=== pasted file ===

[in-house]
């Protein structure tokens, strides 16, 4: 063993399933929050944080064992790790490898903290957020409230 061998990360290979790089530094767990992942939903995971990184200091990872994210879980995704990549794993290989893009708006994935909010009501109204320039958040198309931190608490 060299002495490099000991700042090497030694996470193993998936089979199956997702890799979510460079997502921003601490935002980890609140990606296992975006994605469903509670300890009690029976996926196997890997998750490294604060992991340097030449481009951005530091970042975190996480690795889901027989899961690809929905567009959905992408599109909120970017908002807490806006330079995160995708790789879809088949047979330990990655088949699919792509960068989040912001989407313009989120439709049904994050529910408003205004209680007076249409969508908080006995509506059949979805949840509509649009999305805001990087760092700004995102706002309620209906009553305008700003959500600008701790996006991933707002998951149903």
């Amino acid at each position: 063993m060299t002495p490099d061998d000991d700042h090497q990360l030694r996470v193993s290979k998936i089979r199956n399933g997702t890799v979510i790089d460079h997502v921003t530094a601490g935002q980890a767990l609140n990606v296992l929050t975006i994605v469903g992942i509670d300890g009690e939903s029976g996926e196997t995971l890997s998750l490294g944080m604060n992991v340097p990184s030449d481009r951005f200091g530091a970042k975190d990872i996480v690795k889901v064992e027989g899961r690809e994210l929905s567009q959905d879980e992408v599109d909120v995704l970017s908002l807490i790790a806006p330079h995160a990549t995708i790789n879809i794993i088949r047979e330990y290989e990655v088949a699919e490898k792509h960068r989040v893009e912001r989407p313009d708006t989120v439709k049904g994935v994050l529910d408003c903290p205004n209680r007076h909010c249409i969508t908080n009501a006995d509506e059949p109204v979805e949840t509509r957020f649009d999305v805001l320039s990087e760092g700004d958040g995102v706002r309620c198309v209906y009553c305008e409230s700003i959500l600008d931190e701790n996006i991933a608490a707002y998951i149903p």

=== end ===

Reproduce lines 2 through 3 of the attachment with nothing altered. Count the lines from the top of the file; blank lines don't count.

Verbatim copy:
């Protein structure tokens, strides 16, 4: 063993399933929050944080064992790790490898903290957020409230 061998990360290979790089530094767990992942939903995971990184200091990872994210879980995704990549794993290989893009708006994935909010009501109204320039958040198309931190608490 060299002495490099000991700042090497030694996470193993998936089979199956997702890799979510460079997502921003601490935002980890609140990606296992975006994605469903509670300890009690029976996926196997890997998750490294604060992991340097030449481009951005530091970042975190996480690795889901027989899961690809929905567009959905992408599109909120970017908002807490806006330079995160995708790789879809088949047979330990990655088949699919792509960068989040912001989407313009989120439709049904994050529910408003205004209680007076249409969508908080006995509506059949979805949840509509649009999305805001990087760092700004995102706002309620209906009553305008700003959500600008701790996006991933707002998951149903």
């Amino acid at each position: 063993m060299t002495p490099d061998d000991d700042h090497q990360l030694r996470v193993s290979k998936i089979r199956n399933g997702t890799v979510i790089d460079h997502v921003t530094a601490g935002q980890a767990l609140n990606v296992l929050t975006i994605v469903g992942i509670d300890g009690e939903s029976g996926e196997t995971l890997s998750l490294g944080m604060n992991v340097p990184s030449d481009r951005f200091g530091a970042k975190d990872i996480v690795k889901v064992e027989g899961r690809e994210l929905s567009q959905d879980e992408v599109d909120v995704l970017s908002l807490i790790a806006p330079h995160a990549t995708i790789n879809i794993i088949r047979e330990y290989e990655v088949a699919e490898k792509h960068r989040v893009e912001r989407p313009d708006t989120v439709k049904g994935v994050l529910d408003c903290p205004n209680r007076h909010c249409i969508t908080n009501a006995d509506e059949p109204v979805e949840t509509r957020f649009d999305v805001l320039s990087e760092g700004d958040g995102v706002r309620c198309v209906y009553c305008e409230s700003i959500l600008d931190e701790n996006i991933a608490a707002y998951i149903p």